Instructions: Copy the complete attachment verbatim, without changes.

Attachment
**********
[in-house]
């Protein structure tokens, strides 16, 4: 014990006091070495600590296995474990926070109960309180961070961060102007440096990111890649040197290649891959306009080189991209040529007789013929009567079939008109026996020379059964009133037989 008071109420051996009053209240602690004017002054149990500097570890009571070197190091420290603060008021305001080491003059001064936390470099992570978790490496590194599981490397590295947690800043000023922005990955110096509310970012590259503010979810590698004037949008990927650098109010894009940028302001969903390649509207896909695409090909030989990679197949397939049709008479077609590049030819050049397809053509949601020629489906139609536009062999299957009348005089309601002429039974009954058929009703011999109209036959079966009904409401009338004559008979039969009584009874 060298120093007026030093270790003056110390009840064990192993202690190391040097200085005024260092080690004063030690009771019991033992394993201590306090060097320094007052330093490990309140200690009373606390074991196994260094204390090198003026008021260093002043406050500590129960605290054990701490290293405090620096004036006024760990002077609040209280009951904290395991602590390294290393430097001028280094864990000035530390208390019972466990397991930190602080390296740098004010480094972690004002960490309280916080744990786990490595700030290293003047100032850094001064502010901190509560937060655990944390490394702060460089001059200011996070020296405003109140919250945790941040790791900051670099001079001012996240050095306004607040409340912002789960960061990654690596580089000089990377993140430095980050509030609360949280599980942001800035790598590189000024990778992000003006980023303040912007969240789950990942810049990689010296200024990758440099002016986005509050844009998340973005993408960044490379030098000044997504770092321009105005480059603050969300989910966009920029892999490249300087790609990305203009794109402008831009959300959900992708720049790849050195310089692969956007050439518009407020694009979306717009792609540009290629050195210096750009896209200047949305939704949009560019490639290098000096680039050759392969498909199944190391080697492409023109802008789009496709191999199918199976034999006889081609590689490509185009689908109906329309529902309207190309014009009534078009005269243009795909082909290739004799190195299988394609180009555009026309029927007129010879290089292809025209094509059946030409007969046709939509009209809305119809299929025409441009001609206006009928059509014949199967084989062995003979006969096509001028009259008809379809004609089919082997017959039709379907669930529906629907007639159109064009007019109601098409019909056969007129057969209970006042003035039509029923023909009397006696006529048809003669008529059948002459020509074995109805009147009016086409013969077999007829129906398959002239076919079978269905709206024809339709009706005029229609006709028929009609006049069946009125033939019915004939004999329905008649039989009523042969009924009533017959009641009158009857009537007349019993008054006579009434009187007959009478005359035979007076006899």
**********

[in-house]
């Protein structure tokens, strides 16, 4: 014990006091070495600590296995474990926070109960309180961070961060102007440096990111890649040197290649891959306009080189991209040529007789013929009567079939008109026996020379059964009133037989 008071109420051996009053209240602690004017002054149990500097570890009571070197190091420290603060008021305001080491003059001064936390470099992570978790490496590194599981490397590295947690800043000023922005990955110096509310970012590259503010979810590698004037949008990927650098109010894009940028302001969903390649509207896909695409090909030989990679197949397939049709008479077609590049030819050049397809053509949601020629489906139609536009062999299957009348005089309601002429039974009954058929009703011999109209036959079966009904409401009338004559008979039969009584009874 060298120093007026030093270790003056110390009840064990192993202690190391040097200085005024260092080690004063030690009771019991033992394993201590306090060097320094007052330093490990309140200690009373606390074991196994260094204390090198003026008021260093002043406050500590129960605290054990701490290293405090620096004036006024760990002077609040209280009951904290395991602590390294290393430097001028280094864990000035530390208390019972466990397991930190602080390296740098004010480094972690004002960490309280916080744990786990490595700030290293003047100032850094001064502010901190509560937060655990944390490394702060460089001059200011996070020296405003109140919250945790941040790791900051670099001079001012996240050095306004607040409340912002789960960061990654690596580089000089990377993140430095980050509030609360949280599980942001800035790598590189000024990778992000003006980023303040912007969240789950990942810049990689010296200024990758440099002016986005509050844009998340973005993408960044490379030098000044997504770092321009105005480059603050969300989910966009920029892999490249300087790609990305203009794109402008831009959300959900992708720049790849050195310089692969956007050439518009407020694009979306717009792609540009290629050195210096750009896209200047949305939704949009560019490639290098000096680039050759392969498909199944190391080697492409023109802008789009496709191999199918199976034999006889081609590689490509185009689908109906329309529902309207190309014009009534078009005269243009795909082909290739004799190195299988394609180009555009026309029927007129010879290089292809025209094509059946030409007969046709939509009209809305119809299929025409441009001609206006009928059509014949199967084989062995003979006969096509001028009259008809379809004609089919082997017959039709379907669930529906629907007639159109064009007019109601098409019909056969007129057969209970006042003035039509029923023909009397006696006529048809003669008529059948002459020509074995109805009147009016086409013969077999007829129906398959002239076919079978269905709206024809339709009706005029229609006709028929009609006049069946009125033939019915004939004999329905008649039989009523042969009924009533017959009641009158009857009537007349019993008054006579009434009187007959009478005359035979007076006899």